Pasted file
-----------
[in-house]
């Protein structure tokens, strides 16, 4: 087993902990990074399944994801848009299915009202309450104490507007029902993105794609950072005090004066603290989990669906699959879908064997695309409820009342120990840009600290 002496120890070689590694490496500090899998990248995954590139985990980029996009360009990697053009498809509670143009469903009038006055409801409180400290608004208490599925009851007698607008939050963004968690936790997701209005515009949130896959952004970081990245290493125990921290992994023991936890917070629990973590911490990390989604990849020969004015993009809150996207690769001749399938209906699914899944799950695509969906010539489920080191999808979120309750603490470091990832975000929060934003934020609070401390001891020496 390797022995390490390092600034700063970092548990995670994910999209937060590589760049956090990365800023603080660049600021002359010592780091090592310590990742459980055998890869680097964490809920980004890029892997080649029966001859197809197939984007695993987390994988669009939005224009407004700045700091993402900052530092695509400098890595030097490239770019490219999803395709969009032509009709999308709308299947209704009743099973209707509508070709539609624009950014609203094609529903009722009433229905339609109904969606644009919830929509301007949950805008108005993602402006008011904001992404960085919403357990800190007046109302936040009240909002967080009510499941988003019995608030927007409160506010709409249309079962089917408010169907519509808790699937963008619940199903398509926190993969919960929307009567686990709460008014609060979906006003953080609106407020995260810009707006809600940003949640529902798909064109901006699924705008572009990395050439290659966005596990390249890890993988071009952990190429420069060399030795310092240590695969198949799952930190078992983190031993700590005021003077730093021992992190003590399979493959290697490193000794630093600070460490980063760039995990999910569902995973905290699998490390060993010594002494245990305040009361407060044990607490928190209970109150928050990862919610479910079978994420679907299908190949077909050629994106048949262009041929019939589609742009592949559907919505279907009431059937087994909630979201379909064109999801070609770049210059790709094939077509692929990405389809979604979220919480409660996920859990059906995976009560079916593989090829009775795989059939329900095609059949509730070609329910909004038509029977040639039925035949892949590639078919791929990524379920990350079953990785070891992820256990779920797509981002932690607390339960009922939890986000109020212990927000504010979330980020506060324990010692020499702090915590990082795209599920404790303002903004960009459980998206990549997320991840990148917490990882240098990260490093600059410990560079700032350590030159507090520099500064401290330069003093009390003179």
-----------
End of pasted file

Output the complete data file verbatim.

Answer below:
[in-house]
């Protein structure tokens, strides 16, 4: 087993902990990074399944994801848009299915009202309450104490507007029902993105794609950072005090004066603290989990669906699959879908064997695309409820009342120990840009600290 002496120890070689590694490496500090899998990248995954590139985990980029996009360009990697053009498809509670143009469903009038006055409801409180400290608004208490599925009851007698607008939050963004968690936790997701209005515009949130896959952004970081990245290493125990921290992994023991936890917070629990973590911490990390989604990849020969004015993009809150996207690769001749399938209906699914899944799950695509969906010539489920080191999808979120309750603490470091990832975000929060934003934020609070401390001891020496 390797022995390490390092600034700063970092548990995670994910999209937060590589760049956090990365800023603080660049600021002359010592780091090592310590990742459980055998890869680097964490809920980004890029892997080649029966001859197809197939984007695993987390994988669009939005224009407004700045700091993402900052530092695509400098890595030097490239770019490219999803395709969009032509009709999308709308299947209704009743099973209707509508070709539609624009950014609203094609529903009722009433229905339609109904969606644009919830929509301007949950805008108005993602402006008011904001992404960085919403357990800190007046109302936040009240909002967080009510499941988003019995608030927007409160506010709409249309079962089917408010169907519509808790699937963008619940199903398509926190993969919960929307009567686990709460008014609060979906006003953080609106407020995260810009707006809600940003949640529902798909064109901006699924705008572009990395050439290659966005596990390249890890993988071009952990190429420069060399030795310092240590695969198949799952930190078992983190031993700590005021003077730093021992992190003590399979493959290697490193000794630093600070460490980063760039995990999910569902995973905290699998490390060993010594002494245990305040009361407060044990607490928190209970109150928050990862919610479910079978994420679907299908190949077909050629994106048949262009041929019939589609742009592949559907919505279907009431059937087994909630979201379909064109999801070609770049210059790709094939077509692929990405389809979604979220919480409660996920859990059906995976009560079916593989090829009775795989059939329900095609059949509730070609329910909004038509029977040639039925035949892949590639078919791929990524379920990350079953990785070891992820256990779920797509981002932690607390339960009922939890986000109020212990927000504010979330980020506060324990010692020499702090915590990082795209599920404790303002903004960009459980998206990549997320991840990148917490990882240098990260490093600059410990560079700032350590030159507090520099500064401290330069003093009390003179």